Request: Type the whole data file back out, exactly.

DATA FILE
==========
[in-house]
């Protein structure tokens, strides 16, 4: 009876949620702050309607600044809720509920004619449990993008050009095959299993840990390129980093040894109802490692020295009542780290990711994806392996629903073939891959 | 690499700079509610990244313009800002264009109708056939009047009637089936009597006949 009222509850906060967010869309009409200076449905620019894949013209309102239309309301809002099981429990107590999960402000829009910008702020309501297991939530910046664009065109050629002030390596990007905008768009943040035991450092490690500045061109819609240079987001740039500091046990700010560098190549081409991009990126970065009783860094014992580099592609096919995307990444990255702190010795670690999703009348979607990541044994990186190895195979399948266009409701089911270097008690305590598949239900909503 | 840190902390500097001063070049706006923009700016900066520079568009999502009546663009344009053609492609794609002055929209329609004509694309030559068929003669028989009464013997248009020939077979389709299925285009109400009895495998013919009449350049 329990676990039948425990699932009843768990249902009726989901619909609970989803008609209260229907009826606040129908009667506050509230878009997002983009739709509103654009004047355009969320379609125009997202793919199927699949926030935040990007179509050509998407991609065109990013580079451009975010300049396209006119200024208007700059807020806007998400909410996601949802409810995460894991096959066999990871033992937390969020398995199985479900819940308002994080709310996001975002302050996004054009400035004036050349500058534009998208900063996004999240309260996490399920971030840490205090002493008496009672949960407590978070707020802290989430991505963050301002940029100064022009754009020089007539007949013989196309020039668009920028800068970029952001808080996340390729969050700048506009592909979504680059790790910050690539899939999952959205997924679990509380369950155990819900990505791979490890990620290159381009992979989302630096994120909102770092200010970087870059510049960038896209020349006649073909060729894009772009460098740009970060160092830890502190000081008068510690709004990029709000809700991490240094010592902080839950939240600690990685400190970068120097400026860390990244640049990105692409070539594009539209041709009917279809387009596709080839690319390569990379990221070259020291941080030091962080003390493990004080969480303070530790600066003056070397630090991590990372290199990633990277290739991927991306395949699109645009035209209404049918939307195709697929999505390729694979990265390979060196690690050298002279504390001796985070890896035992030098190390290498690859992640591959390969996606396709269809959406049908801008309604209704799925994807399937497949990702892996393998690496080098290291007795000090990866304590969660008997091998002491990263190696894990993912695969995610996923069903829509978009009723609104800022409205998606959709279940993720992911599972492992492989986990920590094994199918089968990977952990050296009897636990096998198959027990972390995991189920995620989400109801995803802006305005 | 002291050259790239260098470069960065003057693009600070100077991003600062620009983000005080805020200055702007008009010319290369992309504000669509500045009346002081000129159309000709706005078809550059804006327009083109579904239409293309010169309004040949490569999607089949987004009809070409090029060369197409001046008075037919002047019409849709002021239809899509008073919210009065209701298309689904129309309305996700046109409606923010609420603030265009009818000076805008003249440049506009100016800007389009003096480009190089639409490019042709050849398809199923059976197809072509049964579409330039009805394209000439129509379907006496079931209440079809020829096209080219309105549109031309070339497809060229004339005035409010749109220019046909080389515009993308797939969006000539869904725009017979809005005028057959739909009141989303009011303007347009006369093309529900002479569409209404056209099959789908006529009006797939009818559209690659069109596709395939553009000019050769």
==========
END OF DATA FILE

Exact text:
[in-house]
């Protein structure tokens, strides 16, 4: 009876949620702050309607600044809720509920004619449990993008050009095959299993840990390129980093040894109802490692020295009542780290990711994806392996629903073939891959 | 690499700079509610990244313009800002264009109708056939009047009637089936009597006949 009222509850906060967010869309009409200076449905620019894949013209309102239309309301809002099981429990107590999960402000829009910008702020309501297991939530910046664009065109050629002030390596990007905008768009943040035991450092490690500045061109819609240079987001740039500091046990700010560098190549081409991009990126970065009783860094014992580099592609096919995307990444990255702190010795670690999703009348979607990541044994990186190895195979399948266009409701089911270097008690305590598949239900909503 | 840190902390500097001063070049706006923009700016900066520079568009999502009546663009344009053609492609794609002055929209329609004509694309030559068929003669028989009464013997248009020939077979389709299925285009109400009895495998013919009449350049 329990676990039948425990699932009843768990249902009726989901619909609970989803008609209260229907009826606040129908009667506050509230878009997002983009739709509103654009004047355009969320379609125009997202793919199927699949926030935040990007179509050509998407991609065109990013580079451009975010300049396209006119200024208007700059807020806007998400909410996601949802409810995460894991096959066999990871033992937390969020398995199985479900819940308002994080709310996001975002302050996004054009400035004036050349500058534009998208900063996004999240309260996490399920971030840490205090002493008496009672949960407590978070707020802290989430991505963050301002940029100064022009754009020089007539007949013989196309020039668009920028800068970029952001808080996340390729969050700048506009592909979504680059790790910050690539899939999952959205997924679990509380369950155990819900990505791979490890990620290159381009992979989302630096994120909102770092200010970087870059510049960038896209020349006649073909060729894009772009460098740009970060160092830890502190000081008068510690709004990029709000809700991490240094010592902080839950939240600690990685400190970068120097400026860390990244640049990105692409070539594009539209041709009917279809387009596709080839690319390569990379990221070259020291941080030091962080003390493990004080969480303070530790600066003056070397630090991590990372290199990633990277290739991927991306395949699109645009035209209404049918939307195709697929999505390729694979990265390979060196690690050298002279504390001796985070890896035992030098190390290498690859992640591959390969996606396709269809959406049908801008309604209704799925994807399937497949990702892996393998690496080098290291007795000090990866304590969660008997091998002491990263190696894990993912695969995610996923069903829509978009009723609104800022409205998606959709279940993720992911599972492992492989986990920590094994199918089968990977952990050296009897636990096998198959027990972390995991189920995620989400109801995803802006305005 | 002291050259790239260098470069960065003057693009600070100077991003600062620009983000005080805020200055702007008009010319290369992309504000669509500045009346002081000129159309000709706005078809550059804006327009083109579904239409293309010169309004040949490569999607089949987004009809070409090029060369197409001046008075037919002047019409849709002021239809899509008073919210009065209701298309689904129309309305996700046109409606923010609420603030265009009818000076805008003249440049506009100016800007389009003096480009190089639409490019042709050849398809199923059976197809072509049964579409330039009805394209000439129509379907006496079931209440079809020829096209080219309105549109031309070339497809060229004339005035409010749109220019046909080389515009993308797939969006000539869904725009017979809005005028057959739909009141989303009011303007347009006369093309529900002479569409209404056209099959789908006529009006797939009818559209690659069109596709395939553009000019050769």